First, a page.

The only Canadian-born nov­el­ist read inter­na­tion­ally was John Richard­son (Wacousta [1832] & The Cana­dian Broth­ers [1840]). In Vic­to­rian era Canada, even the hum­blest cit­i­zens were not only expected to read poetry, but to write it. Some even man­aged to find read­ers out­side the coun­try. Pre-eminent among them was Pauline John­son [Tekahion­wake], the Mohawk poet whose cel­e­bra­tions of Native Cana­dian cul­ture in verse reached an inter­na­tional audi­ence. It is inter­est­ing that the two inter­na­tion­ally known writ­ers in Canada were both of Native Cana­dian ori­gin (Richard­son was an Odawa). Richardson’s work has faded into obscu­rity, but John­son is still read, and her poems have con­sid­er­able charm. 

But out­side of these mod­est lit­er­ary achieve­ments, there was a del­uge of ter­ri­ble verse, ground out by local eccentrics in small towns across the land. Of these, few can have reached the Olympian heights of hor­ri­ble­ness achieved by James McIn­tyre of Inger­soll, Ontario. McIn­tyre wrote mostly about cheese, a sub­ject which he con­tem­plated with the same enthu­si­asm that Bun­yan con­tem­plated sal­va­tion and Word­worth con­tem­plated the infi­nite. Cheese was the cen­ter of McIntyre’s epis­te­mol­ogy, escha­tol­ogy, and meta­physics. One poem, The Oxford Ode to Cheese, reads:

The ancient poets ne’er did dream
That Canada was land of cream,
They ne’er imag­ined it could flow
In this cold land of ice and snow,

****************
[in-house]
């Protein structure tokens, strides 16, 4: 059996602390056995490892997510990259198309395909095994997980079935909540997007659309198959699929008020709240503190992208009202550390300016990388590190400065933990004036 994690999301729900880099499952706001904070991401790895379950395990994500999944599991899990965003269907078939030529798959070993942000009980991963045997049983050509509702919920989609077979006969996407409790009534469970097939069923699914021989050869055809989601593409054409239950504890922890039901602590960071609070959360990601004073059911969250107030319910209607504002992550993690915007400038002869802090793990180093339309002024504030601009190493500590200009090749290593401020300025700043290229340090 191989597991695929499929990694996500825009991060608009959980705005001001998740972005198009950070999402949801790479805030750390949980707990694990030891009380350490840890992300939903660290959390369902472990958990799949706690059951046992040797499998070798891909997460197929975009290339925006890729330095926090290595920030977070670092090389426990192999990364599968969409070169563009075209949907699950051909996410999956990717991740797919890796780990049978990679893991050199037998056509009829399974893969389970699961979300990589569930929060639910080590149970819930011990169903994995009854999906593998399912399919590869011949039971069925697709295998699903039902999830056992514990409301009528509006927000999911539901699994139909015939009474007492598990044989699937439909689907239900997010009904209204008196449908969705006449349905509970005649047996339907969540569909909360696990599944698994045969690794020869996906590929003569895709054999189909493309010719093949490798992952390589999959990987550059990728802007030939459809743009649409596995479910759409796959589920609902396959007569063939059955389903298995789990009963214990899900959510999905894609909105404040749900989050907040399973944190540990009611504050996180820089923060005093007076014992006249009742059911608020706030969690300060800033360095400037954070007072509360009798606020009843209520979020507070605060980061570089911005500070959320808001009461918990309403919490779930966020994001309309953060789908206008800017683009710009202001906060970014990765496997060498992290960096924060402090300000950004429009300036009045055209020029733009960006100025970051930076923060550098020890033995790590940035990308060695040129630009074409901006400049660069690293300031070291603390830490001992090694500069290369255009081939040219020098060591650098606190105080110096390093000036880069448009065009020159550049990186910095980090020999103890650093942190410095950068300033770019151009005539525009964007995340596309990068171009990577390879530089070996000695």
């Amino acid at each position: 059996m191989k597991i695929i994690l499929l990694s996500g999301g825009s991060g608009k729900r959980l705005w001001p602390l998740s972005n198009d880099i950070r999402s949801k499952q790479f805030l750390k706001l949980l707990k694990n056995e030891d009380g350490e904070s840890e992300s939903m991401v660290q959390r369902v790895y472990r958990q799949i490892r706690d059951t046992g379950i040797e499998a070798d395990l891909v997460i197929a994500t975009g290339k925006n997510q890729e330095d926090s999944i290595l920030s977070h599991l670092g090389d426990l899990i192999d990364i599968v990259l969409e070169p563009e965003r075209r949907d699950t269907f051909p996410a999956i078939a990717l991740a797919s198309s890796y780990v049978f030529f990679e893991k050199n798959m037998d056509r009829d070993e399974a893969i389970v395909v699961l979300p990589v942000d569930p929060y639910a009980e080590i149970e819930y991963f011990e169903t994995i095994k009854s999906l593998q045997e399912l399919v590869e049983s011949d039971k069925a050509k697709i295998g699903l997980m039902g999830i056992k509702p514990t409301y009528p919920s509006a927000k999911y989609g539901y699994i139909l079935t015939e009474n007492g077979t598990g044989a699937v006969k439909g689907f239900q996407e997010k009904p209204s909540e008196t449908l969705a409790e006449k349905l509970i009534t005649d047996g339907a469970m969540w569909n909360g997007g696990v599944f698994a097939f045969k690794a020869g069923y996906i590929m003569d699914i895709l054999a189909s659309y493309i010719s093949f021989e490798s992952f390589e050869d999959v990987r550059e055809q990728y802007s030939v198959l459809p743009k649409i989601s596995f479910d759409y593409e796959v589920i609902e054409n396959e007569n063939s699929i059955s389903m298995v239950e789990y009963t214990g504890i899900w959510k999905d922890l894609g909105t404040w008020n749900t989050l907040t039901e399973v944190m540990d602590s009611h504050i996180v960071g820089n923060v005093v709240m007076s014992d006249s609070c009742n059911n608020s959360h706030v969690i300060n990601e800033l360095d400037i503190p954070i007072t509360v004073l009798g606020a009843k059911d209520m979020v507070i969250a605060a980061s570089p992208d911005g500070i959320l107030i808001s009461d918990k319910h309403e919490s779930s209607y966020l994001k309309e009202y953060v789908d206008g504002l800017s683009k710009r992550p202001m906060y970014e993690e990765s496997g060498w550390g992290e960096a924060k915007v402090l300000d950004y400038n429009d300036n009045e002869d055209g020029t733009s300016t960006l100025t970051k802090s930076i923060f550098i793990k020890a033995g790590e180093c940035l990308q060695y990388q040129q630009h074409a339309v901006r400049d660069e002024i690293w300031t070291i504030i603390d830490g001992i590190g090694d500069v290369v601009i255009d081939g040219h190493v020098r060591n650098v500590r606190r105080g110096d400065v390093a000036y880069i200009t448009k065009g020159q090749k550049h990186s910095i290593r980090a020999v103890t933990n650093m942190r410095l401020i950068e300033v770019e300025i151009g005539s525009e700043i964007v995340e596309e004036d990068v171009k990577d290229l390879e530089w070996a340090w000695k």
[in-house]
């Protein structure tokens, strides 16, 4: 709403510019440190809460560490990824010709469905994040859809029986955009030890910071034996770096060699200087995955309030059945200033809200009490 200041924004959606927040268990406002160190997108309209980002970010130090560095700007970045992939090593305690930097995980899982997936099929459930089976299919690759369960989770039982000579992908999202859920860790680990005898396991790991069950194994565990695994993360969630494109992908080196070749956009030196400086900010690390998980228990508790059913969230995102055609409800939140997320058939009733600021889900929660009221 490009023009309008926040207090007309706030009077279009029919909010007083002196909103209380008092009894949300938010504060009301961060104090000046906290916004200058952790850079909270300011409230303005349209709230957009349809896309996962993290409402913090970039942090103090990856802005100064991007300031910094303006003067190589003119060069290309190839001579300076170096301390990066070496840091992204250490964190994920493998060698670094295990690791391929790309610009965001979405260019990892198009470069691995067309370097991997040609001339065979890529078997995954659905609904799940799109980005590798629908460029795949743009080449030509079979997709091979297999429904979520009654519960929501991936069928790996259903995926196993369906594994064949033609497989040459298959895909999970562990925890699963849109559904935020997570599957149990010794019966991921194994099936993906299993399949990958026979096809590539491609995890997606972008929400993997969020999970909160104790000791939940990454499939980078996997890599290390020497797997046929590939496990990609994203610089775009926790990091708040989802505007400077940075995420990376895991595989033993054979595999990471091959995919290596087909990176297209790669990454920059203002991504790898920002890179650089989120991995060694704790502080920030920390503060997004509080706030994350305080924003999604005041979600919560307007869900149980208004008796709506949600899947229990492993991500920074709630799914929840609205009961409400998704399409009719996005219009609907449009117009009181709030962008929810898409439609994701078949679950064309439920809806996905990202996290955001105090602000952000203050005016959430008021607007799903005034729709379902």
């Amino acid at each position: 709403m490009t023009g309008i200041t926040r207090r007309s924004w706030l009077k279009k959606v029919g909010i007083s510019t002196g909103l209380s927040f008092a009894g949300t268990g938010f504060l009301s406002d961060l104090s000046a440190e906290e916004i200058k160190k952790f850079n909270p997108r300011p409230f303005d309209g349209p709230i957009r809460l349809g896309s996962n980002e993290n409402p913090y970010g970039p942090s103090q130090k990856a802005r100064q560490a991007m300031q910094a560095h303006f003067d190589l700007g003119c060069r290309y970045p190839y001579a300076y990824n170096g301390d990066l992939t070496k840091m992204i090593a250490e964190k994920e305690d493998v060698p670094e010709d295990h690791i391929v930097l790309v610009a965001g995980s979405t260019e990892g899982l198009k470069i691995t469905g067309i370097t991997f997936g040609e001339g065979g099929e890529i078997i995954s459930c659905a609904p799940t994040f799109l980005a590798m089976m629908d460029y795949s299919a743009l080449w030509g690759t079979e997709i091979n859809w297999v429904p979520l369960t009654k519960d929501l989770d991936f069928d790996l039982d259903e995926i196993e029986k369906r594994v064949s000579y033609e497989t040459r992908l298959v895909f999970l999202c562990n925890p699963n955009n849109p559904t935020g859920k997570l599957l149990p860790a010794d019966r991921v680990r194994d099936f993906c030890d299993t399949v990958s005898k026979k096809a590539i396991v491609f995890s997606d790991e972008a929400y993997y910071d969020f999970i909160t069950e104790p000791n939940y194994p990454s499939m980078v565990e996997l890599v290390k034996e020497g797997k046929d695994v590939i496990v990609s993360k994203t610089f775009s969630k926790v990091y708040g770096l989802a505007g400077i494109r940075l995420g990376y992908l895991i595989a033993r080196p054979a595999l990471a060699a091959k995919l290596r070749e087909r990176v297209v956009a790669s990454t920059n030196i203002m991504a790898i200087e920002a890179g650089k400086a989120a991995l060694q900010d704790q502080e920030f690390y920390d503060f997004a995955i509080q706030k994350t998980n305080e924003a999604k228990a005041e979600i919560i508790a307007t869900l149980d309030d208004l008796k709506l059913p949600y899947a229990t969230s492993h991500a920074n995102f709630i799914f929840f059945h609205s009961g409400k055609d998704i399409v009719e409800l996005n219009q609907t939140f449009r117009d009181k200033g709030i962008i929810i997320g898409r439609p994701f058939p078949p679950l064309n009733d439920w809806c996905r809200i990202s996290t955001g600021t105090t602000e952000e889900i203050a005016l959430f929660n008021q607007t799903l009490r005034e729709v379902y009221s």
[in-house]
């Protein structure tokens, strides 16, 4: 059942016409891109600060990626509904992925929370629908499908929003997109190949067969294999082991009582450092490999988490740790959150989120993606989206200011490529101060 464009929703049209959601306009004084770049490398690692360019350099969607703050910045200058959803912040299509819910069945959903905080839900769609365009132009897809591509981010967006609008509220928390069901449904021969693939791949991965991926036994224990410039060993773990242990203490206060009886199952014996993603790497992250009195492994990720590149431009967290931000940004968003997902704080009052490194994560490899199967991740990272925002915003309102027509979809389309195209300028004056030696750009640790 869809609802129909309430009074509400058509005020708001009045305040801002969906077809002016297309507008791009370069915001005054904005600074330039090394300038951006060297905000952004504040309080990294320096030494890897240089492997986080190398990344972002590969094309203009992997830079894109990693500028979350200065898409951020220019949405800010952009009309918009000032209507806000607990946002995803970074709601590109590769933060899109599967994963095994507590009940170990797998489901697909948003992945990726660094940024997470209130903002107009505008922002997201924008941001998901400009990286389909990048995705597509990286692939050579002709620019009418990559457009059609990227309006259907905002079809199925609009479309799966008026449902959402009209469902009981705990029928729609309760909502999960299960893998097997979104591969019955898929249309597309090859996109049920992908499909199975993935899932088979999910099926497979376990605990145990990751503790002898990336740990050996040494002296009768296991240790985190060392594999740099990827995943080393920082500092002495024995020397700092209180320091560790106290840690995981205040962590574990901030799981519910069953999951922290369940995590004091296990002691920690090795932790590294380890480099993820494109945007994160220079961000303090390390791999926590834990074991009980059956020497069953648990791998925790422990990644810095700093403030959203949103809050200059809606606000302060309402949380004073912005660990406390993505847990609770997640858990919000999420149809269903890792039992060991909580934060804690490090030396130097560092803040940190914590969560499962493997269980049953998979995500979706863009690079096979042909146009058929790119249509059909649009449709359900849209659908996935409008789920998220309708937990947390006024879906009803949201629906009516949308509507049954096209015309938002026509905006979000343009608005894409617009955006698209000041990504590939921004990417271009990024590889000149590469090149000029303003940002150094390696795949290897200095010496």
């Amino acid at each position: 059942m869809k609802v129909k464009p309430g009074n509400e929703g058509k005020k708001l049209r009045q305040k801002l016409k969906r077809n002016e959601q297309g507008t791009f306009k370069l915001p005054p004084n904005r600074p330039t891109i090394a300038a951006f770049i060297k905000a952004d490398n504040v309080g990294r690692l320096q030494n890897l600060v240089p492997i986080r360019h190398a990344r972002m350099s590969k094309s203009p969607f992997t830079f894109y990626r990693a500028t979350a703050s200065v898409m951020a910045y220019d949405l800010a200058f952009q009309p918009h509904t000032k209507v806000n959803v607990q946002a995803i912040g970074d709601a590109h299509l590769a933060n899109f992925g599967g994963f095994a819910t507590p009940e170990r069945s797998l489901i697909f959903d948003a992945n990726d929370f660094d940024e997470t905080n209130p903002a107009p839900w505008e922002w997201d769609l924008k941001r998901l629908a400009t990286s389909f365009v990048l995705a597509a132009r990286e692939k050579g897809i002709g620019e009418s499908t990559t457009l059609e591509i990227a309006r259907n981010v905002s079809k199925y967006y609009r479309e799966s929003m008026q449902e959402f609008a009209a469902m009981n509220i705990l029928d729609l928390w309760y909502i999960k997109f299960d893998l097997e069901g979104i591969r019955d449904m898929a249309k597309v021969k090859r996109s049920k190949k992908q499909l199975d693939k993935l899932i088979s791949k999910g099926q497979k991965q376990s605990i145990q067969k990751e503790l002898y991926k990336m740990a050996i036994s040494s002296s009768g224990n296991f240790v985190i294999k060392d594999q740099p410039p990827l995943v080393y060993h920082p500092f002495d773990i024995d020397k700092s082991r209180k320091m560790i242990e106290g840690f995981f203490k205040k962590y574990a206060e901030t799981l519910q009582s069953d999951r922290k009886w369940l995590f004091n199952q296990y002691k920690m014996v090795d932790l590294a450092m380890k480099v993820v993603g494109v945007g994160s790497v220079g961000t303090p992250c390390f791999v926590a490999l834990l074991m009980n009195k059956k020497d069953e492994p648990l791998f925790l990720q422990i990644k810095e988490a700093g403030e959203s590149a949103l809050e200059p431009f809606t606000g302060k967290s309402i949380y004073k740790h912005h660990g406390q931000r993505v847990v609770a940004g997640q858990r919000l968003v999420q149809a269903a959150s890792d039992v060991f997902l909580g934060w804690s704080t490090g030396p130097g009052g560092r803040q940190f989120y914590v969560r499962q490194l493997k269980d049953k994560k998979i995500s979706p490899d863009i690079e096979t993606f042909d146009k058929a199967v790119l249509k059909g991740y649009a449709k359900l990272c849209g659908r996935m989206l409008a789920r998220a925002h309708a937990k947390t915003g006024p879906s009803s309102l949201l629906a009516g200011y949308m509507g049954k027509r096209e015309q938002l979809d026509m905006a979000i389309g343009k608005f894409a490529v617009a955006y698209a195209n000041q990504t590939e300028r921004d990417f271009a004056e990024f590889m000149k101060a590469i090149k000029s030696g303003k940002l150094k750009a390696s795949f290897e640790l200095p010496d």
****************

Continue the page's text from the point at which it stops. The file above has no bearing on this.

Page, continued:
Where every­thing did solid freeze
They ne’er hoped or looked for cheese.
 
 And since they justly treat the soil,
Are well rewarded for their toil,
The land enriched by goodly cows,
Yie’ds plenty now to fill their mows,
Both wheat and bar­ley, oats and peas
But still their great­est boast is cheese.

But his mas­ter­piece was undoubt­edly Ode on the Mam­moth Cheese Weigh­ing over 7,000 Pounds (1866), which I must quote in its entirety:

We have seen thee, queen of cheese,
Lying qui­etly at your ease,
Gen­tly fanned by evening breeze,
Thy fair form no flies dare seize.

All gaily dressed soon you’ll go
To the great Provin­cial Show,
To be admired by many a beau
In the city of Toronto.

Cows numer­ous as a swarm of bees,
Or as the leaves upon the trees,
It did require to make thee please,
And stand unri­valled, queen of cheese.

May you not receive a scar as
We have heard that Mr. Har­ris
Intends to send you off as far as
The great World’s show at Paris.

Of the youth beware of these,
For some of them might rudely squeeze
And bite your cheek, then songs or glees
We could not sing, oh! queen of cheese.

We’rt thou sus­pended from bal­loon,
You’d cast a shade even at noon,
Folks would think it was the moon
About to fall and crush them soon.

What can one say? McIn­tyre was appar­ently a very nice man, beloved in his com­mu­nity, and sin­cere in his ded­i­ca­tion to the muse. In poem after poem, he cel­e­brated the delights of tur­ophilia, and pride in the agri­cul­tural achieve­ments of Ontario. If you have ever sam­pled some of the bet­ter coun­try cheeses of this province, such as Har­row­smith or Balderson’s, you might be tempted to place them on the same plane as sal­va­tion or the infi­nite. In fact, I would dare to place them on a higher plane. I don’t really have a han­dle on the infi­nite, and I don’t believe in sal­va­tion beyond the grave, but I can appre­ci­ate a good cheese.

READINGJUNE 2014

24537. (Thomas Piketty) Le Cap­i­tal au XXIe siè­cle
24538. (John Dry­den) An Essay of Dra­matic Poesy
24539. (Jan Michal Bur­dukiewicz) Microlith Tech­nol­ogy in the Stone Age [arti­cle]
24540. (George Mon­biot) It’s Sim­ple. If We Can’t Change Our Eco­nomic Sys­tem, Our
. . . . . Number’s Up [arti­cle]
24541. (Thomas Piketty) On the Long Run Evo­lu­tion of Inher­i­tance — France, 1820–2050